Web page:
Gulaschkanone - Steel & Lace's Field Kitchen

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Bombast the Blue
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Location: Setúbal, Portugal, Europe

Gulaschkanone - Steel & Lace's Field Kitchen

Post by Bombast the Blue » 2020-05-19 21:18, Tuesday

Meatball Soup

Ingredients (base - for around 4 bowls I guess)
Water: 1 l
Olive oil: not enough to cover the pot's bottom because there will be also...
Margarine: enough to at least finish that job
Vinegar (preferably cider/apple): Three or four squishes (short squishes, say not much more than a second each?)
Soy sauce: more or less as vinegar
Meatballs (turkey, chicken maybe other ones): 6 (aprox. 180 g) (its actually half a packet as they come around here)
Baloon pepper: not too large bunch of slices (say something up to a quarter of a whole baloon unless you like it a lot)
Carrot: one, or two if smallish
Chick peas: a can or a flask.
Garlic (chopped): generous bunch (say 2 to 3 cloves worth)

Ingredients (optional / alternative)
Dry fruit oils: just a little bit (optional)
"Chinese", "Thai" or other "asian" vegetable mixes: some (optional)
Can of baked beans in tomato sauce (alternative to chick peas)
Chopped onion: a bit, not far from the amount of garlic (optional)
Egg: one (optional)

Reserve water - I use a 1/2 l measure cup.
Drop a pool of olive oil onto a pot and few slivers of margarine.
The idea is that the mix covers the bottom.
Give it low intensity fire.
Add three or four squishes of vinegar - my favourite is cider/apple one.
But please, I'm talking about second long or about, squishes, so don't get distracted.
Add more or less same amount of soy sauce.
Meatballs I use have been of turkey so far, but feel free to try chicken or other.
Cut them in halves, successively, until you get 8 bits from each one.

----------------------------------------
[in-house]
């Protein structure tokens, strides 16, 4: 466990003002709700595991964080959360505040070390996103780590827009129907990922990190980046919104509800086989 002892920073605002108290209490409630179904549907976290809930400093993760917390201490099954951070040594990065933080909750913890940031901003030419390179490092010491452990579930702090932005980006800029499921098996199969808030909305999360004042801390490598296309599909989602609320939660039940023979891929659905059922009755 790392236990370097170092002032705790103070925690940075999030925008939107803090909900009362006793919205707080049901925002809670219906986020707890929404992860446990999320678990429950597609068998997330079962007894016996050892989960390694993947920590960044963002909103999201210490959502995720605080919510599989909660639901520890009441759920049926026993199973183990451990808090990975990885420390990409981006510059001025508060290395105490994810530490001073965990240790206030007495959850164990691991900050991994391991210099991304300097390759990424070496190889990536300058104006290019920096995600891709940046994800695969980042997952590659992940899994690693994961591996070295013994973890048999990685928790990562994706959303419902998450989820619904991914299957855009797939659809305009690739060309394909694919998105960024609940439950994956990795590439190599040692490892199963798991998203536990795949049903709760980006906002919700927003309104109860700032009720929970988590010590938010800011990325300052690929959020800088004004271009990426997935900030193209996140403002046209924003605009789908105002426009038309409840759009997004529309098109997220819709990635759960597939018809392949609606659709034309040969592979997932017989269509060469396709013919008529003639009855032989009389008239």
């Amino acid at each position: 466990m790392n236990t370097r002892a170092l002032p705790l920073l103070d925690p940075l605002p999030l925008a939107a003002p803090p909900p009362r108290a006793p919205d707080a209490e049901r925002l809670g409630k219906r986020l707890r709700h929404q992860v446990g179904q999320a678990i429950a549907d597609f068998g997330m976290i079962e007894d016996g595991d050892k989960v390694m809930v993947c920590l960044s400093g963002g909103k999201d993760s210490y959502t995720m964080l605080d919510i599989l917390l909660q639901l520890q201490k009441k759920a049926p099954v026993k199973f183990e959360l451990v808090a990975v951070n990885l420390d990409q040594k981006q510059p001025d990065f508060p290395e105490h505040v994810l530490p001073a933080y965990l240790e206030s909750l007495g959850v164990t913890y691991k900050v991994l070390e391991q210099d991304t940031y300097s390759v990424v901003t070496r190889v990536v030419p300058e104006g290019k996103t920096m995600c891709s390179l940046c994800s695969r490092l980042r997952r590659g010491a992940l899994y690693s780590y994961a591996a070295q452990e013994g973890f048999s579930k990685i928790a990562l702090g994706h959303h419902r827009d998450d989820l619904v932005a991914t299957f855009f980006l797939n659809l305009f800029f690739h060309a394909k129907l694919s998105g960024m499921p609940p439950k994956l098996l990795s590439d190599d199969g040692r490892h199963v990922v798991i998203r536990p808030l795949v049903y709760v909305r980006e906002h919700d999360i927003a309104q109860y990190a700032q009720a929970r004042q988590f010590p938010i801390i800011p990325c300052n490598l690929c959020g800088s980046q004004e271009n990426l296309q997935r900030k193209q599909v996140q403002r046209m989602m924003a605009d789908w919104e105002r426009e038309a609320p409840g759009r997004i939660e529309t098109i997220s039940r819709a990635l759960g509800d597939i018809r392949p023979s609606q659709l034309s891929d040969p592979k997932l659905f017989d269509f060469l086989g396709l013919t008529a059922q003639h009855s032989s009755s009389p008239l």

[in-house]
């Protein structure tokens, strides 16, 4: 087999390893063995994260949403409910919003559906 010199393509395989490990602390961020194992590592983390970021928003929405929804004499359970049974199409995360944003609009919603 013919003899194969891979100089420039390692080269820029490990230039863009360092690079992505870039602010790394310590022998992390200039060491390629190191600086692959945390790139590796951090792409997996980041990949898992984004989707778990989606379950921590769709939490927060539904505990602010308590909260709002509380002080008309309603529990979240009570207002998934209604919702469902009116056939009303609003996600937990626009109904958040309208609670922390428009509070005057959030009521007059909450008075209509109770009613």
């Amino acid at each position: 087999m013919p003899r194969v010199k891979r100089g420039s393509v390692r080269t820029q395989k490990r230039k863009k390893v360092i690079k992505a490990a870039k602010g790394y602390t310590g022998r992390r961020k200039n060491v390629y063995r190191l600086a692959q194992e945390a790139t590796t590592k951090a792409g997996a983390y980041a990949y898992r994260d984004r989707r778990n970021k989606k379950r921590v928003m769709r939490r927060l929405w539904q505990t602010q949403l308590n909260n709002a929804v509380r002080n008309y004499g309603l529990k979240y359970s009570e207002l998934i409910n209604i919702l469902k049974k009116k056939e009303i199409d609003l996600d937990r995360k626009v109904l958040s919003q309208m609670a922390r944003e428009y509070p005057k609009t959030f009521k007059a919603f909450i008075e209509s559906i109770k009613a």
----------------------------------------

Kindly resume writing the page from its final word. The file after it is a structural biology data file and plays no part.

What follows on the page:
Preferably I'll do it while they are defreezing so as not to squash them in the process.
If I'm using them "as purchased" (just refrigerated) or if I let them defreeze too much...
I throw them in the pot whole, cook'em at least until they seal (brown all around) and then I take them out, cut, and throw them bits back in.
In any case, if at some point the meat starts sticking to the bottom of the pot just throw a bit of the reserved water in and mix to prevent it.
One ingredient I use to add around this time is baloon pepper in pieces (usually get it bagged as frozen slices).
A carrot cut in whole, half or quarter roundels dependeing on size. (Only cut in quarter roundels if its a huge one)
When the meatball bits are cooked its time to throw the rest of the 1/2 l water in and reserve a second 1/2 l.
With water covering the ingredients its no longer important to keep the fire low.
So you may want (or not) speed things up by giving it more power.
By the time that first batch of water is hot you may think of pouring the flasked or canned chick peas in.
(Of course these will almost certainly be already cooked and salted, if by any chance you use the "natural" kind in dry form...
You'll need to soak them in water for hours and preferably pre cook separately maybe with a pinch of salt)
Then chopped garlic - I usually machine chop a bunch of it and freeze - a generous bunch in.
Finally pour the second batch of 1/2 l water for volume and keep the fire on until the whole thing is hot.

Most people will probably think more readily of going for it warm but I can tell you its great right out of the fridge during Portuguese summer.

Optionals and alternatives:
If you like dry fruit flavours and have something like sesame or peanut oil throw a little bit in with the other fat ingredients.
If you don't have or don't like the baloon peppers don't mind much (they're very popular here but I don't know about elsewhere).
In case you grab hold of some kind of "oriental / asian" vegetable mix use some.
Lately, not having chick peas I've been using cans of "baked beans in tomato sauce".
This tends to produce a difference in the soup's texture, becoming less "watery".
If you go so far as to cut in the amount of water it gets sort of "silky".
The downside is that the beans tend to precipitate so you have to "hunt" for them in order to get a balanced scoopful.
Sometimes I add a small bit of chopped onion with the garlic.
Occasionally I throw a raw egg in right after turning the gas off and mix for a sort of "eggrags" effect.

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